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- How do we deprecate functions?
- What happens when a deprecated function is called?
Deprecation is a method of discouraging usage of a feature, or practice, in favour of something else without breaking backwards compatibility or totally prohibiting it’s usage. To quote the Wikipedia article on Deprecation:
While a deprecated software feature remains in the software, its use may raise warning messages recommending alternative practices; deprecated status may also indicate the feature will be removed in the future. Features are deprecated rather than immediately removed, to provide backward compatibility and give programmers time to bring affected code into compliance with the new standard.
There are various reasons why a function, method, or feature may be deprecated. To name a few:
- We may want to remove a function we do not use any longer.
- We may decide to change or improve how a function works, but due to breaking backwards compatibility we need to deprecate the old function instead.
- We may need to make naming conventions standardised.
- We may find opportunities to merge similar functions to avoid reusing the same code in difference places.
Whilst notices are not ideal or attractive, they are just warnings. Store owners; Deprecation warnings do not mean your store is broken, it just serves as a reminder that code will need to be updated.
When we deprecate something in WooCommerce, we take a few actions to make it clear to developers and to maintain backwards compatibility.
- We add a docblock to the function/method showing what version the function was deprecated. e.g.
- We add a warning notice using our own
wc_deprecated_functionfunction which shows what version, what function, and what replacement is available. More on that in a bit.
- We remove usage of the deprecated function throughout of codebase.
The function or method itself is not removed from the codebase. This preserves backwards compatibility until removed (usually over a year or several major releases into the future!).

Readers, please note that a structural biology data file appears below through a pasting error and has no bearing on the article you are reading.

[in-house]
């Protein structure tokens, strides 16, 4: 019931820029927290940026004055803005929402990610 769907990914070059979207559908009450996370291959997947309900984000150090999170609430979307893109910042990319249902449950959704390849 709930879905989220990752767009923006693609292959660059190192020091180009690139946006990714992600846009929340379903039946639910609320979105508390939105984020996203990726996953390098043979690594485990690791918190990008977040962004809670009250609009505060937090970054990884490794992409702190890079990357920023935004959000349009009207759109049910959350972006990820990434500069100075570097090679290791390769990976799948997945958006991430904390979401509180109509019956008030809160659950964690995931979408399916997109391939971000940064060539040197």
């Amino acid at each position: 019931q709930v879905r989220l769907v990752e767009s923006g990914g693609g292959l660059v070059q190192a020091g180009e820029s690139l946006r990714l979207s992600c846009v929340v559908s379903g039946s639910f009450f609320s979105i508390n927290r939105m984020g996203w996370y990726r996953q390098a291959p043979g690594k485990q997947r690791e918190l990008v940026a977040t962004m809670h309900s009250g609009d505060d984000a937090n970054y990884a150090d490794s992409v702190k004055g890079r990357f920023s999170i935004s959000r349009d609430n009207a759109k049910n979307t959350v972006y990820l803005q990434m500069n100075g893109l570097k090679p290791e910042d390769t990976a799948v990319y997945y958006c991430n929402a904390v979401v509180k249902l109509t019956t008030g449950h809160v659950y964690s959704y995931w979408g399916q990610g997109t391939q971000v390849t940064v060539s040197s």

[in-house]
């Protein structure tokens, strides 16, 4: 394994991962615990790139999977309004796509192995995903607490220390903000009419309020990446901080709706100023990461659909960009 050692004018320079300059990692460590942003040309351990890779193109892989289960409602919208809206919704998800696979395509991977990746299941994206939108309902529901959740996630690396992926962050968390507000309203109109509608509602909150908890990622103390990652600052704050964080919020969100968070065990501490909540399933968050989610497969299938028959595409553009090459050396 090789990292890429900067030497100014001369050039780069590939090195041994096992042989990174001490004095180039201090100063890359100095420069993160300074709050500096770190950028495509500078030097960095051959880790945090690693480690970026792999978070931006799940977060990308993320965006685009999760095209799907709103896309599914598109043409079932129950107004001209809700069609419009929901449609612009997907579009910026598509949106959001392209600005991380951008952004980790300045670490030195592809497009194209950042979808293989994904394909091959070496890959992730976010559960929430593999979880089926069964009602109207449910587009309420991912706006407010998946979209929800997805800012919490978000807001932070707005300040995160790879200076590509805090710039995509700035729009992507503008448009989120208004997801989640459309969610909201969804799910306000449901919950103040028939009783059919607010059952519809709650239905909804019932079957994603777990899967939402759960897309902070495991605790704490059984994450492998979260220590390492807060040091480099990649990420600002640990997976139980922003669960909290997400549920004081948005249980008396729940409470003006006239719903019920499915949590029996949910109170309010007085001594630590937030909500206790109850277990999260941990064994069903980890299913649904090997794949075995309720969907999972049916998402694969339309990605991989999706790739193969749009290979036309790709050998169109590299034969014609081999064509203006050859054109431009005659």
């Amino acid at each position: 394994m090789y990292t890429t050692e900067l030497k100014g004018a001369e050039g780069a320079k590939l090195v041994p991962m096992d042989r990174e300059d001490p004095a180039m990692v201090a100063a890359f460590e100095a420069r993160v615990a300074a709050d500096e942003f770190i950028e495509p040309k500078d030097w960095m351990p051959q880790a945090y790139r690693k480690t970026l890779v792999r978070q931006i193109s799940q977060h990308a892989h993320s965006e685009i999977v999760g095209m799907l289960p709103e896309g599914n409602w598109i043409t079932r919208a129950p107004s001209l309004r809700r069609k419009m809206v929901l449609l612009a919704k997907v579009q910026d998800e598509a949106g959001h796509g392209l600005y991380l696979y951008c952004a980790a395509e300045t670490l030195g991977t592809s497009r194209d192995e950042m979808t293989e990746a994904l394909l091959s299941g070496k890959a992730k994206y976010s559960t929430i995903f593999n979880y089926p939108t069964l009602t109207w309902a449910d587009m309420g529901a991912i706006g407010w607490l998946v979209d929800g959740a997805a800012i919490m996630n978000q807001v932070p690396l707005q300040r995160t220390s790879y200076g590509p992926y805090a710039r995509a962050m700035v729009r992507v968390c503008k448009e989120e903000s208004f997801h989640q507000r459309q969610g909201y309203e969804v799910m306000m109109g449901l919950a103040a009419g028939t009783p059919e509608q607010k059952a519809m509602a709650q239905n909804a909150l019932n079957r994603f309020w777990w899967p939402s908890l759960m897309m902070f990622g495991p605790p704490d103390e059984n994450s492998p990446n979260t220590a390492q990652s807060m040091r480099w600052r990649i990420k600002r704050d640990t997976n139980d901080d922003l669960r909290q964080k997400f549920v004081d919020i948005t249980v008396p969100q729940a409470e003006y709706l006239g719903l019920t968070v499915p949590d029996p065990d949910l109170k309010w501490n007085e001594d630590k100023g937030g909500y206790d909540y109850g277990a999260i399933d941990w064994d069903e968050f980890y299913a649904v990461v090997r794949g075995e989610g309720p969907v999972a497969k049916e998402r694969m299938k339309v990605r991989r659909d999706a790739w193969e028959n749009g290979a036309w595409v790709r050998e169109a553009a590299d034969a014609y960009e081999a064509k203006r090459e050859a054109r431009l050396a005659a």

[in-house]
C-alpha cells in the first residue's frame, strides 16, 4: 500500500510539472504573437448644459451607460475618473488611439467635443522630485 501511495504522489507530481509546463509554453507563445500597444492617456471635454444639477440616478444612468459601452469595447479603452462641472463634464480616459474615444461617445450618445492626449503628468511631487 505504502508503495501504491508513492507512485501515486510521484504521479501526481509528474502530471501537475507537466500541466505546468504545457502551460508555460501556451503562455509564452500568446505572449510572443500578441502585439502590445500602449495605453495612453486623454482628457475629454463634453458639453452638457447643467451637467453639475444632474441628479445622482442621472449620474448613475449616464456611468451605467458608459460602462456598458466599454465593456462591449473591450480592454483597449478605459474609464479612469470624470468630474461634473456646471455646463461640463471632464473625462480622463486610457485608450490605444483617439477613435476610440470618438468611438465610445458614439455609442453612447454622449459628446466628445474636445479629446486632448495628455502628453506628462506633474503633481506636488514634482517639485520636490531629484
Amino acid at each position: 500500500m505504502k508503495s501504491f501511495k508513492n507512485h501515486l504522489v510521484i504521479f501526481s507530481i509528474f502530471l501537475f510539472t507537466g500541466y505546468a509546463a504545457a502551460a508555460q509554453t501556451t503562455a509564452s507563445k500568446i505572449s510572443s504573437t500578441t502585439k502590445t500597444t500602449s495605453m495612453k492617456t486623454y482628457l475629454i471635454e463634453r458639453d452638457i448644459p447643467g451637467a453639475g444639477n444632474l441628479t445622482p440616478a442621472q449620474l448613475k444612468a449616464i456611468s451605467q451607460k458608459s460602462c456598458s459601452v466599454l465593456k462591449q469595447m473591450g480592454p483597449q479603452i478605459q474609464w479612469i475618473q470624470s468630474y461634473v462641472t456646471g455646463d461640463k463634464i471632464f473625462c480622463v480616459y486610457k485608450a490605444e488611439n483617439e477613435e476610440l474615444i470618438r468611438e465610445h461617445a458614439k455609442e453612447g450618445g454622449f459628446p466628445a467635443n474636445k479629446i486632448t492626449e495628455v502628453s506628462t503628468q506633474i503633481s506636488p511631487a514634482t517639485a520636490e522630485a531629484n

wc_deprecated_function above – this is our own wrapper for the
_deprecated_function WordPress function. It works very similar except for that it forces a log entry instead of display regardless of
WP_DEBUG mode during AJAX events so that AJAX requests are not broken as a result of the notice.
If an extension or theme uses a deprecated function, you may see a warning like the following example:
Notice: woocommerce_show_messages is deprecated since version 2.1! Use wc_print_notices instead. in /srv/www/wordpress-default/wp-includes/functions.php on line 3783
This tells you what is deprecated, when, where, and what replacement is available.
Notices and warnings are usually shown inline but there are some plugins you can use to collect them and shown nicely in the footer of your site. Personally, I Use Query Monitor.
Showing PHP notices and warnings (or any error for that matter) is highly discouraged on your production stores. They can reveal information about your setup which a malicious user could use. Make sure they are hidden from public view, and optionally logged instead.
In WordPress you can do this by adding or modifying some constants in your wp-config.php file.
define( 'WP_DEBUG', false );
On some hosts, errors may still be visible due to the hosts config. To force them to not display you can add this to your wp-config.php file too:
@ini_set( 'display_errors', 0 );
To log notices instead of displaying them, use:
define( 'WP_DEBUG', true ); define( 'WP_DEBUG_LOG', true ); define( 'WP_DEBUG_DISPLAY', false );
The default location of the WordPress error log is
Note that this log can be publicly accessible. To keep it private, you can use a plugin or define it in
<?php /** * Plugin Name: Custom Debug Log Path */ ini_set( 'error_log', '/path/to/site/logs/debug.log' );